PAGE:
Monday, March 21, 2016

Balance is a verb.


NOTE: The next several blog posts have all been catalyzed by a weekend (March 18-20) at the Commonweal Retreat Center as part of a Bay Area Young Survivor retreat.

Balance is a verb.

On day one of my Commonweal retreat, we were introduced to a bowl of beads and some hemp string. We were encouraged to create and immediately I chose to create my goal for the weekend: Finding Balance. I placed a silver charm in the center of the string. I placed a bead representing Chaos to the left and a bead representing Peace to the right. Both beads were green but Chaos was oval and swirled whereas Peace was round and clear. I knotted each bead so that no bead was touching another and so that both beads were equidistant from the silver charm.

The silver charm represented me.



Chaos is important to me because that is where I feel the most learning taking place. Chaos is where I feel the most emotional and spiritual growth.

But I cannot thrive in a constant state of Chaos and require moments of Peace to feel grounded. To just Be. Ideally I would like to find the balance between these distinctly different states. A weekend at the edge of the Pacific Ocean, nestled near forest canopy and always within earshot of the sounds of the crashing waves seemed like an appropriate place to get closer to finding balance.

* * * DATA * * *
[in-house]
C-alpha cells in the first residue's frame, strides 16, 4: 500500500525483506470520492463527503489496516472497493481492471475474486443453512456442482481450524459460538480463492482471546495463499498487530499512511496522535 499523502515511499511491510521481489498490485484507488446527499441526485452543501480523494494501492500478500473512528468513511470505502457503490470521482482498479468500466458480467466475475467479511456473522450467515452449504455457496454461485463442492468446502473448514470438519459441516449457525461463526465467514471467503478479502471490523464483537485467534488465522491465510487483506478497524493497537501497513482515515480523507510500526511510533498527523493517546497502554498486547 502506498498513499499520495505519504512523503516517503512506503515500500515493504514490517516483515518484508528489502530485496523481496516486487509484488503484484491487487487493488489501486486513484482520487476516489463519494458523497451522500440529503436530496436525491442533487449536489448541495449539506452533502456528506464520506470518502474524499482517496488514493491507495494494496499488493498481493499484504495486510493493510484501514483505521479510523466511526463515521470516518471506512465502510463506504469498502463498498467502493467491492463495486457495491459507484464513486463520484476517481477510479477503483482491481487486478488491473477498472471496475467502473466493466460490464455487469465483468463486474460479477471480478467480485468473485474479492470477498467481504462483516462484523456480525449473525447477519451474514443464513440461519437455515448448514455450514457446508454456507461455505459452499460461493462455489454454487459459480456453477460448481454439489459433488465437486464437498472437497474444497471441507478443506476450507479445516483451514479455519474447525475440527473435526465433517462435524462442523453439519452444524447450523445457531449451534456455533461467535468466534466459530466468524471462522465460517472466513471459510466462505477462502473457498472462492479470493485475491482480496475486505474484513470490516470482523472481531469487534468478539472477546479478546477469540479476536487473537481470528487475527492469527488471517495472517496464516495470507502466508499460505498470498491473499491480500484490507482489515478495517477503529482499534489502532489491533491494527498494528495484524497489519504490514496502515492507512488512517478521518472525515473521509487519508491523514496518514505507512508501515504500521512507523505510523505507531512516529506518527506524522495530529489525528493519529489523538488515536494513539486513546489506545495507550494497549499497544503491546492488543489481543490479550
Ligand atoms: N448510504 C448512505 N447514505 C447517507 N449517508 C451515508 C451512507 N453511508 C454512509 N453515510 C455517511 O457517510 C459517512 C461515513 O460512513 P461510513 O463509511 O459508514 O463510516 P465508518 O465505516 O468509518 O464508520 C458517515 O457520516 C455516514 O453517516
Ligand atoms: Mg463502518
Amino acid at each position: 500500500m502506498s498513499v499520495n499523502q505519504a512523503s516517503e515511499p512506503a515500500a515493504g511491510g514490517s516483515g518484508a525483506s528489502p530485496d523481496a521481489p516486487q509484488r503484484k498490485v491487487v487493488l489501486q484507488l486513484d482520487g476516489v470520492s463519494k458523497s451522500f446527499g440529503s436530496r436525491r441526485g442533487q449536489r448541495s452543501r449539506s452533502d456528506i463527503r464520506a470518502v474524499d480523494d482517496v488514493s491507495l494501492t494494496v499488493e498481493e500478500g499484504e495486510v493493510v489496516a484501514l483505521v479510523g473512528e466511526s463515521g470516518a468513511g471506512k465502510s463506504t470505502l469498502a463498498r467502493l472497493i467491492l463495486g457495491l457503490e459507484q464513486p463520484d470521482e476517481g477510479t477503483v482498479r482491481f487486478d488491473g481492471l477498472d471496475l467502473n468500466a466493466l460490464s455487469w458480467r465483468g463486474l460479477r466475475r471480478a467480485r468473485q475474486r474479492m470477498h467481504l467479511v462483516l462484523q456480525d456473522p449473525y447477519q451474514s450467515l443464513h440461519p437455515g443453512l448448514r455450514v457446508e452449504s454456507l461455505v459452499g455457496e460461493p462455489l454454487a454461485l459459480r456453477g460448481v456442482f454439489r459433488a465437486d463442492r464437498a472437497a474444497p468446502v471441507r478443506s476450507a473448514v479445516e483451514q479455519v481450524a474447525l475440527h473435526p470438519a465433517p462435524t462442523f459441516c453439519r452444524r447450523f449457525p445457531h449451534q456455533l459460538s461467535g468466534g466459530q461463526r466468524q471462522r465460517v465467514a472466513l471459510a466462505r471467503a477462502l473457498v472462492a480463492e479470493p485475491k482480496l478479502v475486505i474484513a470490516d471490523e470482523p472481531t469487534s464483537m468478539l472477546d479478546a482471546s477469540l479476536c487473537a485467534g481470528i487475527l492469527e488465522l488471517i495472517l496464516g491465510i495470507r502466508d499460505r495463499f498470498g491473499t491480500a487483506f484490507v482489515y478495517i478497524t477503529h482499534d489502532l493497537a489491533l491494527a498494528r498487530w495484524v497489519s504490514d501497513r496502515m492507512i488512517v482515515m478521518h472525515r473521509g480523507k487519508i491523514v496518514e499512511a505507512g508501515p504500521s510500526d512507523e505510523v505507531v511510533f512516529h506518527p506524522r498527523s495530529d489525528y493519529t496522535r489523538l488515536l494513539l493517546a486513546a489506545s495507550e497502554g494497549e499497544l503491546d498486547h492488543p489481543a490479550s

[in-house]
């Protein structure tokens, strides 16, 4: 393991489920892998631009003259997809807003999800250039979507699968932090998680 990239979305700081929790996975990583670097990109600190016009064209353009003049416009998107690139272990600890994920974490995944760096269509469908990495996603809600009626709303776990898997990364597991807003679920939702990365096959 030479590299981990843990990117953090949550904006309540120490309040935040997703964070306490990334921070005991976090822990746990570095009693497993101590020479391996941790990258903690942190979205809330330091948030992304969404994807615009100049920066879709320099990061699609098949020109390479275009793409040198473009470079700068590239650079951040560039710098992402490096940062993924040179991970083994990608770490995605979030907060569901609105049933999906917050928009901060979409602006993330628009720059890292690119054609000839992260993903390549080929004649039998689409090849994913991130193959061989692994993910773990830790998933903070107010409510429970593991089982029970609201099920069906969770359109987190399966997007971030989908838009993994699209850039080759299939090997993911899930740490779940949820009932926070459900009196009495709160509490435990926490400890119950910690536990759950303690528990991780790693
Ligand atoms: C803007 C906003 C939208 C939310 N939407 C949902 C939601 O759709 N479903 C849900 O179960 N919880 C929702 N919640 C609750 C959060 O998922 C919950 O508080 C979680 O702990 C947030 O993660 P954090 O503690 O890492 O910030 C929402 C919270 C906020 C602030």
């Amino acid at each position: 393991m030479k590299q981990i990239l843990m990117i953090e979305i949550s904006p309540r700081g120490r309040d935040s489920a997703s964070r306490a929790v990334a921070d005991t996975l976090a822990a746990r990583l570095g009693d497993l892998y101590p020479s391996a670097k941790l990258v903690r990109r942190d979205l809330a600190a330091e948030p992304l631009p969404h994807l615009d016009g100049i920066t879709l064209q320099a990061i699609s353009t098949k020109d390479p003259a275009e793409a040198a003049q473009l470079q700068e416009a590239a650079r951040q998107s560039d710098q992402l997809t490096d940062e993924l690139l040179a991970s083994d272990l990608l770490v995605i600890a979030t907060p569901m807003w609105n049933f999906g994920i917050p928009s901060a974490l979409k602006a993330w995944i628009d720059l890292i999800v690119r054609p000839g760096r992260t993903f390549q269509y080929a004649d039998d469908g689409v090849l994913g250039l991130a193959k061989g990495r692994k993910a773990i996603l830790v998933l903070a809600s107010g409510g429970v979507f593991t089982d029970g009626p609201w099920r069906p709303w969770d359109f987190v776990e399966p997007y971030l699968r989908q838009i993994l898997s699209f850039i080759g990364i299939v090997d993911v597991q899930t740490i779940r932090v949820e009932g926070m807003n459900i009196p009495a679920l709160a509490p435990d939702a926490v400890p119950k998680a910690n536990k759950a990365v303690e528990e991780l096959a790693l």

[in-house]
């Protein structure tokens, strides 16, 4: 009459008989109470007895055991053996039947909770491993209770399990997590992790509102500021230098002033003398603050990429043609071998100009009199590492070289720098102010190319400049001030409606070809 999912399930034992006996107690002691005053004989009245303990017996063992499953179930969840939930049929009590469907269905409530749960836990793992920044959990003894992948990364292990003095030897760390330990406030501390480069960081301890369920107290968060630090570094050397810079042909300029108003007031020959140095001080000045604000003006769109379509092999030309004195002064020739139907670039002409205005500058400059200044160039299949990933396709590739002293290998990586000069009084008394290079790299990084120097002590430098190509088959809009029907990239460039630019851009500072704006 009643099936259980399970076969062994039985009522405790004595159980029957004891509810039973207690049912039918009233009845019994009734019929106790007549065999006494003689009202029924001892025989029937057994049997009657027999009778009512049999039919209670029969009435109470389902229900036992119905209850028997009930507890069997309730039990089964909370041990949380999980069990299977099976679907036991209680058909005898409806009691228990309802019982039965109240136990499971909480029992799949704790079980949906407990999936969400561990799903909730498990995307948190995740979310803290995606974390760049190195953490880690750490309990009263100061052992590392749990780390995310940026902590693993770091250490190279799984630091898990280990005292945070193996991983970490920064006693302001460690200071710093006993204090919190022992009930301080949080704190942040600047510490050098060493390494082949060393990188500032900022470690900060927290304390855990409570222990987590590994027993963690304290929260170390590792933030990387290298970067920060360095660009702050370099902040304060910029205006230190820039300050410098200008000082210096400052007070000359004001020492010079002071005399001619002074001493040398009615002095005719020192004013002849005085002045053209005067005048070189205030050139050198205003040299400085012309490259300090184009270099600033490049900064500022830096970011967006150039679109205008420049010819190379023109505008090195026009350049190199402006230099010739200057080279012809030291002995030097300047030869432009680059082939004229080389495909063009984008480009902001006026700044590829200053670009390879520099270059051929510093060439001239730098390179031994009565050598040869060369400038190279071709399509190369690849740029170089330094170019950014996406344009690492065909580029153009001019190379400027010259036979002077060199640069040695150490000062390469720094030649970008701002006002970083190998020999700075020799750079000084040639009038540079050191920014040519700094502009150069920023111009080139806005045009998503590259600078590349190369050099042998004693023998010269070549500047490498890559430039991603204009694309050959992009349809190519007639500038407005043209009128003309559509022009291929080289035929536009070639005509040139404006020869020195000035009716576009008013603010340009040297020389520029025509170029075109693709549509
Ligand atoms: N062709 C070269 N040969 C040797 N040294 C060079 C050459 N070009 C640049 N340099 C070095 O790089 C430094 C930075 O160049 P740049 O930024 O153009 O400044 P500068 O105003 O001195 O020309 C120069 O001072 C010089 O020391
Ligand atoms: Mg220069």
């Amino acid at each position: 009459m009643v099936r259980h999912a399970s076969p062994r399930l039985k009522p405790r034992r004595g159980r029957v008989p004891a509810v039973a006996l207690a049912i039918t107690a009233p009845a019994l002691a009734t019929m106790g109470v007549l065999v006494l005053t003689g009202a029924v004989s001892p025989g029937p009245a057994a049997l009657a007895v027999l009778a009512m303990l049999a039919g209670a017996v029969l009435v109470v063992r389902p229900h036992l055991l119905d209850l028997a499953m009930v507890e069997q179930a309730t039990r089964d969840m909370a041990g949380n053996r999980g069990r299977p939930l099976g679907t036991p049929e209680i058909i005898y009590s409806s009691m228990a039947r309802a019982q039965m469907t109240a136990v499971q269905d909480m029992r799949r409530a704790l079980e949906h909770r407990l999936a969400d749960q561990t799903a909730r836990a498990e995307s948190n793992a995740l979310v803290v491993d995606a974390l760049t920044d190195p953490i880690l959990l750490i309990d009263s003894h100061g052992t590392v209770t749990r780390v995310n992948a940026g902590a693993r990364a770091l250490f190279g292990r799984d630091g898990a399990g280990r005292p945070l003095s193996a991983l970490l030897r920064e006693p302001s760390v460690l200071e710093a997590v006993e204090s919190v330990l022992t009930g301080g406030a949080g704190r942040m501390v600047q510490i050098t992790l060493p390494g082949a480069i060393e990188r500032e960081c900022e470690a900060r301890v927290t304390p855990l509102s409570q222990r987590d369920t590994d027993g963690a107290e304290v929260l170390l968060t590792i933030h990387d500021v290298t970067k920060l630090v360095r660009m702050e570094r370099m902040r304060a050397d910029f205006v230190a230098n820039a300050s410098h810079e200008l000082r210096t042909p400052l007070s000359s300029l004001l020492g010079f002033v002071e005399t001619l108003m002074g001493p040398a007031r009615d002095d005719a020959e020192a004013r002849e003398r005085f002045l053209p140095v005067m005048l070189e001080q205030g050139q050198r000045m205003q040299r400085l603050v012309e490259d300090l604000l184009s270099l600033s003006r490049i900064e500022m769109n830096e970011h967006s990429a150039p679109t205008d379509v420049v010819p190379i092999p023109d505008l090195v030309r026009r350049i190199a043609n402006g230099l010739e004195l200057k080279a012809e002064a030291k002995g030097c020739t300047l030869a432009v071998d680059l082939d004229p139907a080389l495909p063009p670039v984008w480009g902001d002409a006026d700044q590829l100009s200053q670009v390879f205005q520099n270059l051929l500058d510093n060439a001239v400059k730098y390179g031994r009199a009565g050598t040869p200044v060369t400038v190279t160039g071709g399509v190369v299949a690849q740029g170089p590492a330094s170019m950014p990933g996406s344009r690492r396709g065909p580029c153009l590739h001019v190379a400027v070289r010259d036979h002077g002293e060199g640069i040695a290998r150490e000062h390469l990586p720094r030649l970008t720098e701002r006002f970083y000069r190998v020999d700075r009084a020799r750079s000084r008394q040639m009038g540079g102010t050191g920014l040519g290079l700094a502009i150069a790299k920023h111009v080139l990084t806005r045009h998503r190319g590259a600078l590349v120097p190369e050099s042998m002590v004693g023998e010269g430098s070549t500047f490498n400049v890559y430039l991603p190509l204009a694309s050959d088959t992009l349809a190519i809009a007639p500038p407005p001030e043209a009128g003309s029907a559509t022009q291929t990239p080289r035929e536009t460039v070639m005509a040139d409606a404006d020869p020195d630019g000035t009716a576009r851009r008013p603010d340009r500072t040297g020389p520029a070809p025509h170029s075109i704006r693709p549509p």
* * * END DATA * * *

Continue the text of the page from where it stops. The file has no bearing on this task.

I shared my necklace/totem with my fellow participants so they perhaps could help me in my quest – offering support but also ideas for discovering this elusive balance.

And then I was told something that changed everything.

“Balance is a verb. Not a static noun.”

I was standing outside the main building at Commonweal, about to enter the library for a movement activity. I heard the words. I felt the words. I consumed the words. I internalized the words.

Balance is a DOING, not a state of being. Balance is a DOING, not something to find.

Instantly I felt whole and decidedly unbroken. Instantly I felt whole and not lost. Instantly I knew that the act of being emotionally and spiritually imbalanced at times was not a failure but a natural process.

Just as our physical centers of gravity change rapidly with growth, our emotional and spiritual centers of gravity shift with life’s challenges and gifts. And whether I am swaying with those moments like a tree sways through a storm or whether I’m head and body forward surfing through life’s adventures, I am balancing.

Balance is an activity not a destination. Because balance is a verb, not a static noun.